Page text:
Microsoft KB Archive/40053

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INF: SQL Server Disk-Space Management, Part 3 ID Number: Q40053

1.00 1.10 1.11 4.20 OS/2


This is part 3 of the SQL Server disk-space management series. It covers space management within a database. Part 1 covered space management at the server level, not at the database level. Part 2 covered the segmentation of global page space.

More Information:

Space within each database is considered to be an array of fixed length: 2K pages. This is called local (or logical) page space, because the pages for each database are numbered consecutively beginning with zero. These page numbers are mapped to actual byte positions in one or more physical files by the information in SYSDEVICES and SYSSEGMENTS. This insulates each database from the complexities of managing discontinuous segments of physical page space spread over one or more physical files, which may be shared among other databases.

Space within each database is managed by allocation pages that occur every 256 pages. Each allocation page controls the next 255 pages. Pages are not controlled individually, but instead, in blocks of 8 contiguous pages. This approach requires fewer entries (32 versus 255) than if one entry were used for each page, and allows each entry to be longer (16 bytes versus 8 bytes) and still fit into a single allocation page.

The important items in an allocation entry are object ID, object type, and a bitmap showing which of the 8 pages in the block are actually in use. Allocation entries for the same object are chained together in a circular doubly-linked list of block-starting-page-number.

This approach has certain consequences. An 8-page block can contain data for only one object. Each index on an object is a different type object and thus requires a separate block of 8 pages. If a table containing a single byte is created, an entire 8-page block (32K) is allocated. If an index is created on that 1-byte table, another 8-page block must be allocated. No further allocations are required until either of the 8-page blocks is filled. An advantage of this approach is that data is physically clustered by object rather than spread out randomly.

The 8-page allocation granularity is the reason for the two values returned by the space-used commands: space allocated and space actually used.

Space within a page is managed by a free-space pointer, which is part of the page header. Also in the page header are logical page number, next page in chain, previous page in chain, and object ID of this object. Pages that contain data for the same object are linked together using the next and previous page numbers in a doubly-linked NULL terminated list. Data is close-packed within a page and the free-space pointer points to the first free byte in the page.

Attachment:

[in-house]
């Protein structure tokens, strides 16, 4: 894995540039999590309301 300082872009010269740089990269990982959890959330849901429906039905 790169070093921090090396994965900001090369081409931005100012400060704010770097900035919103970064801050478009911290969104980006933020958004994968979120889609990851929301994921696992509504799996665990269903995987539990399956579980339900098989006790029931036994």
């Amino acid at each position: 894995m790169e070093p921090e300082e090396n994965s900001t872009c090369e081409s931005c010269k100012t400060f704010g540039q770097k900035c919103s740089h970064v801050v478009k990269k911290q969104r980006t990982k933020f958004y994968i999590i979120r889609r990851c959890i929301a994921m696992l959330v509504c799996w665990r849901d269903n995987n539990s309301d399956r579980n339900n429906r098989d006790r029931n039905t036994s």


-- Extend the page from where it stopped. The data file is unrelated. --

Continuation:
New items are added to the end of existing items if sufficient space is available in the page. If not, a new page must be spliced into the chain. Items cannot span pages (except for TEXT/IMAGE).

If a free page is available in the same 8-page block, it will be used; otherwise, a new 8-page block will have to be allocated to the object.

Space from deleted items is immediately available within the page, but a page remains allocated to the object even if it is empty, until all pages in the 8-page block are freed.

Updates that increase the length of variable-length items are handled by deleting the item, sliding the rest of the data down, and adding the longer item to the end. In data pages, logical sequence is maintained by a list of row pointers at the end of the page. The data in a page grows down toward the pointer list, and the pointer list grows up toward the data. If they meet, the page is full. When items are slid down to reclaim space freed by deletions, all of the pointers at the end of the page must also be updated. To avoid having to update indexes that may reference those pointers, pointers to deleted items are zeroed rather than removed.

Index pages do not have row pointers at the end of the page to maintain sequence (though an offset table is sometimes built on the fly if there is enough room at the end of the page. This helps scan performance). Space is opened up for insertions (and for updates that increase item length) by sliding the following items toward the end of the page. Deletions are handled by reversing the process.

All pages (normal data pages, index pages, text and image data pages, transaction log pages, and allocation pages) are controlled by the entry in the allocation page for that block of 8 pages. All pages for the same object (except allocation pages) are chained together by forward and back pointers in the page header. Free space in all pages (except allocation pages) is collected at the end of the page and controlled by a free-space pointer in the page header. Pages that contain normal table data (as opposed to index, text/image, log, or allocation data) have a list of pointers to each row in the page. This list is used to maintain the logical sequence of the data and to eliminate the updating of pointers in corresponding index pages when data rows are shifted around within a page.